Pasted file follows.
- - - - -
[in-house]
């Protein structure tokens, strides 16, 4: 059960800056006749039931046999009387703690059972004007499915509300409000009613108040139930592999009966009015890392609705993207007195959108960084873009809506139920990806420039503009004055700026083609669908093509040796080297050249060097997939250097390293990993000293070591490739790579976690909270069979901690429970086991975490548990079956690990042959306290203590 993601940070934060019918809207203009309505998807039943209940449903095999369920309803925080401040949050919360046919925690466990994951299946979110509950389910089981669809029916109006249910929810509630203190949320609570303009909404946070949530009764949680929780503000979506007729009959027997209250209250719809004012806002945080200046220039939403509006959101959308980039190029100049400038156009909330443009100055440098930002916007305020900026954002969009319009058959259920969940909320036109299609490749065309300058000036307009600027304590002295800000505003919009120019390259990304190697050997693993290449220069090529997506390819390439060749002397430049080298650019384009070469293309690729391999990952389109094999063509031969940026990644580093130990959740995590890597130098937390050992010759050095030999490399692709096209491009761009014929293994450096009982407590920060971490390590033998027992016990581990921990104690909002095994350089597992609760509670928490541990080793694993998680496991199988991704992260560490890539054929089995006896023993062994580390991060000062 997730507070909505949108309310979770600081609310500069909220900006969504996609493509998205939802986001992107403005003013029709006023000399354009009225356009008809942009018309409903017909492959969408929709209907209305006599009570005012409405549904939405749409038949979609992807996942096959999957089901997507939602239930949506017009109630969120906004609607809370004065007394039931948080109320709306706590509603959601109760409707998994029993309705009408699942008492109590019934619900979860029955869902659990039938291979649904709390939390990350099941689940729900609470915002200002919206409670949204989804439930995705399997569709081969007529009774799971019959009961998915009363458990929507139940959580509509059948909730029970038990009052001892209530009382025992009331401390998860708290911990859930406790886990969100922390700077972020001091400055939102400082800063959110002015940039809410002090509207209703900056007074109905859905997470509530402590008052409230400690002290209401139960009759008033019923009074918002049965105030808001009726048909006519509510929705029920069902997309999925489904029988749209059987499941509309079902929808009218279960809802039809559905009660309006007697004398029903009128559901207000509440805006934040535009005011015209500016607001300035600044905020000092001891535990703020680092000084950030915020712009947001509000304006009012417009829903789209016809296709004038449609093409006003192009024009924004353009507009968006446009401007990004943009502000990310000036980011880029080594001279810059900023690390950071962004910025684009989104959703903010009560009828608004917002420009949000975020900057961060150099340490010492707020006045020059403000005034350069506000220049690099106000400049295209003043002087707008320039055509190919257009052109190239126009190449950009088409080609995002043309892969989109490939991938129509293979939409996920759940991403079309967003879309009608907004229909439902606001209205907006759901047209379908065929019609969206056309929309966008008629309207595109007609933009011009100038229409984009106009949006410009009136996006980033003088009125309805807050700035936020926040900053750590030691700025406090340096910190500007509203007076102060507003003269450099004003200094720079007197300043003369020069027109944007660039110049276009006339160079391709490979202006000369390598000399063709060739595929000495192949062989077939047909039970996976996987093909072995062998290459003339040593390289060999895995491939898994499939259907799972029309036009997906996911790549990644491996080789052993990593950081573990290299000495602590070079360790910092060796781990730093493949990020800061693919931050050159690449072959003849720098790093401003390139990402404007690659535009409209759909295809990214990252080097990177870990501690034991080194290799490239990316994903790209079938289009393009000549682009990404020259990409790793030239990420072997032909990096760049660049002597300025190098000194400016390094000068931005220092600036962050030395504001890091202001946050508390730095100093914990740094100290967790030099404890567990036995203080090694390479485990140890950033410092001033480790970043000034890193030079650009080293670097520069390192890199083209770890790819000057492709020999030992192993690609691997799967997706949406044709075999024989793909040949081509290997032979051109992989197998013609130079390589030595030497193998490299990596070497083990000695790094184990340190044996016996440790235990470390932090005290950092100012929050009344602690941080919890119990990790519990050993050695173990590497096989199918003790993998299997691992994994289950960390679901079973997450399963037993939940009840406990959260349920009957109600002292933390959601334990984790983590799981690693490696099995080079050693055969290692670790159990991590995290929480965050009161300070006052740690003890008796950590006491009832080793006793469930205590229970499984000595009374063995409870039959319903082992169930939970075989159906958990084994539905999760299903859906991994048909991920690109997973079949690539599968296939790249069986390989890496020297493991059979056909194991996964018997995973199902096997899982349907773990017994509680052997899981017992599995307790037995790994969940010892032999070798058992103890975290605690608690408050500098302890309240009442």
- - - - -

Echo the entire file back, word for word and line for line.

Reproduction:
[in-house]
């Protein structure tokens, strides 16, 4: 059960800056006749039931046999009387703690059972004007499915509300409000009613108040139930592999009966009015890392609705993207007195959108960084873009809506139920990806420039503009004055700026083609669908093509040796080297050249060097997939250097390293990993000293070591490739790579976690909270069979901690429970086991975490548990079956690990042959306290203590 993601940070934060019918809207203009309505998807039943209940449903095999369920309803925080401040949050919360046919925690466990994951299946979110509950389910089981669809029916109006249910929810509630203190949320609570303009909404946070949530009764949680929780503000979506007729009959027997209250209250719809004012806002945080200046220039939403509006959101959308980039190029100049400038156009909330443009100055440098930002916007305020900026954002969009319009058959259920969940909320036109299609490749065309300058000036307009600027304590002295800000505003919009120019390259990304190697050997693993290449220069090529997506390819390439060749002397430049080298650019384009070469293309690729391999990952389109094999063509031969940026990644580093130990959740995590890597130098937390050992010759050095030999490399692709096209491009761009014929293994450096009982407590920060971490390590033998027992016990581990921990104690909002095994350089597992609760509670928490541990080793694993998680496991199988991704992260560490890539054929089995006896023993062994580390991060000062 997730507070909505949108309310979770600081609310500069909220900006969504996609493509998205939802986001992107403005003013029709006023000399354009009225356009008809942009018309409903017909492959969408929709209907209305006599009570005012409405549904939405749409038949979609992807996942096959999957089901997507939602239930949506017009109630969120906004609607809370004065007394039931948080109320709306706590509603959601109760409707998994029993309705009408699942008492109590019934619900979860029955869902659990039938291979649904709390939390990350099941689940729900609470915002200002919206409670949204989804439930995705399997569709081969007529009774799971019959009961998915009363458990929507139940959580509509059948909730029970038990009052001892209530009382025992009331401390998860708290911990859930406790886990969100922390700077972020001091400055939102400082800063959110002015940039809410002090509207209703900056007074109905859905997470509530402590008052409230400690002290209401139960009759008033019923009074918002049965105030808001009726048909006519509510929705029920069902997309999925489904029988749209059987499941509309079902929808009218279960809802039809559905009660309006007697004398029903009128559901207000509440805006934040535009005011015209500016607001300035600044905020000092001891535990703020680092000084950030915020712009947001509000304006009012417009829903789209016809296709004038449609093409006003192009024009924004353009507009968006446009401007990004943009502000990310000036980011880029080594001279810059900023690390950071962004910025684009989104959703903010009560009828608004917002420009949000975020900057961060150099340490010492707020006045020059403000005034350069506000220049690099106000400049295209003043002087707008320039055509190919257009052109190239126009190449950009088409080609995002043309892969989109490939991938129509293979939409996920759940991403079309967003879309009608907004229909439902606001209205907006759901047209379908065929019609969206056309929309966008008629309207595109007609933009011009100038229409984009106009949006410009009136996006980033003088009125309805807050700035936020926040900053750590030691700025406090340096910190500007509203007076102060507003003269450099004003200094720079007197300043003369020069027109944007660039110049276009006339160079391709490979202006000369390598000399063709060739595929000495192949062989077939047909039970996976996987093909072995062998290459003339040593390289060999895995491939898994499939259907799972029309036009997906996911790549990644491996080789052993990593950081573990290299000495602590070079360790910092060796781990730093493949990020800061693919931050050159690449072959003849720098790093401003390139990402404007690659535009409209759909295809990214990252080097990177870990501690034991080194290799490239990316994903790209079938289009393009000549682009990404020259990409790793030239990420072997032909990096760049660049002597300025190098000194400016390094000068931005220092600036962050030395504001890091202001946050508390730095100093914990740094100290967790030099404890567990036995203080090694390479485990140890950033410092001033480790970043000034890193030079650009080293670097520069390192890199083209770890790819000057492709020999030992192993690609691997799967997706949406044709075999024989793909040949081509290997032979051109992989197998013609130079390589030595030497193998490299990596070497083990000695790094184990340190044996016996440790235990470390932090005290950092100012929050009344602690941080919890119990990790519990050993050695173990590497096989199918003790993998299997691992994994289950960390679901079973997450399963037993939940009840406990959260349920009957109600002292933390959601334990984790983590799981690693490696099995080079050693055969290692670790159990991590995290929480965050009161300070006052740690003890008796950590006491009832080793006793469930205590229970499984000595009374063995409870039959319903082992169930939970075989159906958990084994539905999760299903859906991994048909991920690109997973079949690539599968296939790249069986390989890496020297493991059979056909194991996964018997995973199902096997899982349907773990017994509680052997899981017992599995307790037995790994969940010892032999070798058992103890975290605690608690408050500098302890309240009442």